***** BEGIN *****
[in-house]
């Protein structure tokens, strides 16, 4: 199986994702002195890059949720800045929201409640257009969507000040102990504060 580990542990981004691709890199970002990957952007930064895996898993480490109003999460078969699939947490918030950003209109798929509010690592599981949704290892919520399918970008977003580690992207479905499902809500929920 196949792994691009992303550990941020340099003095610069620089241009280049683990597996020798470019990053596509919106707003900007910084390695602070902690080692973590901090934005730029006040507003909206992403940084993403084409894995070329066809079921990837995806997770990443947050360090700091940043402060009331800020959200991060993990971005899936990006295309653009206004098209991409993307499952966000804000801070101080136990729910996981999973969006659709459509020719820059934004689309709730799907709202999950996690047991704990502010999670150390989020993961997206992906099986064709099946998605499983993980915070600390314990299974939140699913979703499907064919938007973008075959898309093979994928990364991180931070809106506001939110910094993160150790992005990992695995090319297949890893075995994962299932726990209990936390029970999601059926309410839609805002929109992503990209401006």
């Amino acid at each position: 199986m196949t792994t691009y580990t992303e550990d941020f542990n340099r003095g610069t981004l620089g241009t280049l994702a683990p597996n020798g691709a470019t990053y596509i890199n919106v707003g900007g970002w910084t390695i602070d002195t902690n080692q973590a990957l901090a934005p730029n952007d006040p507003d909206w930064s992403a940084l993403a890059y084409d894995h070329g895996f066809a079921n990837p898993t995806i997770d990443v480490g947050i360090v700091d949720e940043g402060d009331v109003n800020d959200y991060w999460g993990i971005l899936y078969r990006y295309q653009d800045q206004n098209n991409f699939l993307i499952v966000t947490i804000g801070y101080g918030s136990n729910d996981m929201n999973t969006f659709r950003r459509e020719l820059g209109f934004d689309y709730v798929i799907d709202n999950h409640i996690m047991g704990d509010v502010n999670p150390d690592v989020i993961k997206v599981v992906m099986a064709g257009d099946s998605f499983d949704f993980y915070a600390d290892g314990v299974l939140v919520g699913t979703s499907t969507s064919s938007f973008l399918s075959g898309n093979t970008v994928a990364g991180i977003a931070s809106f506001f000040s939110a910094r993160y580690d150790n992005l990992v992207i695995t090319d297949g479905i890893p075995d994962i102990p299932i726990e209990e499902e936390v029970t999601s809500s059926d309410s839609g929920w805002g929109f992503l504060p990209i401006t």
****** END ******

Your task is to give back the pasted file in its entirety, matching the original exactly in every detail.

[in-house]
């Protein structure tokens, strides 16, 4: 199986994702002195890059949720800045929201409640257009969507000040102990504060 580990542990981004691709890199970002990957952007930064895996898993480490109003999460078969699939947490918030950003209109798929509010690592599981949704290892919520399918970008977003580690992207479905499902809500929920 196949792994691009992303550990941020340099003095610069620089241009280049683990597996020798470019990053596509919106707003900007910084390695602070902690080692973590901090934005730029006040507003909206992403940084993403084409894995070329066809079921990837995806997770990443947050360090700091940043402060009331800020959200991060993990971005899936990006295309653009206004098209991409993307499952966000804000801070101080136990729910996981999973969006659709459509020719820059934004689309709730799907709202999950996690047991704990502010999670150390989020993961997206992906099986064709099946998605499983993980915070600390314990299974939140699913979703499907064919938007973008075959898309093979994928990364991180931070809106506001939110910094993160150790992005990992695995090319297949890893075995994962299932726990209990936390029970999601059926309410839609805002929109992503990209401006």
């Amino acid at each position: 199986m196949t792994t691009y580990t992303e550990d941020f542990n340099r003095g610069t981004l620089g241009t280049l994702a683990p597996n020798g691709a470019t990053y596509i890199n919106v707003g900007g970002w910084t390695i602070d002195t902690n080692q973590a990957l901090a934005p730029n952007d006040p507003d909206w930064s992403a940084l993403a890059y084409d894995h070329g895996f066809a079921n990837p898993t995806i997770d990443v480490g947050i360090v700091d949720e940043g402060d009331v109003n800020d959200y991060w999460g993990i971005l899936y078969r990006y295309q653009d800045q206004n098209n991409f699939l993307i499952v966000t947490i804000g801070y101080g918030s136990n729910d996981m929201n999973t969006f659709r950003r459509e020719l820059g209109f934004d689309y709730v798929i799907d709202n999950h409640i996690m047991g704990d509010v502010n999670p150390d690592v989020i993961k997206v599981v992906m099986a064709g257009d099946s998605f499983d949704f993980y915070a600390d290892g314990v299974l939140v919520g699913t979703s499907t969507s064919s938007f973008l399918s075959g898309n093979t970008v994928a990364g991180i977003a931070s809106f506001f000040s939110a910094r993160y580690d150790n992005l990992v992207i695995t090319d297949g479905i890893p075995d994962i102990p299932i726990e209990e499902e936390v029970t999601s809500s059926d309410s839609g929920w805002g929109f992503l504060p990209i401006t």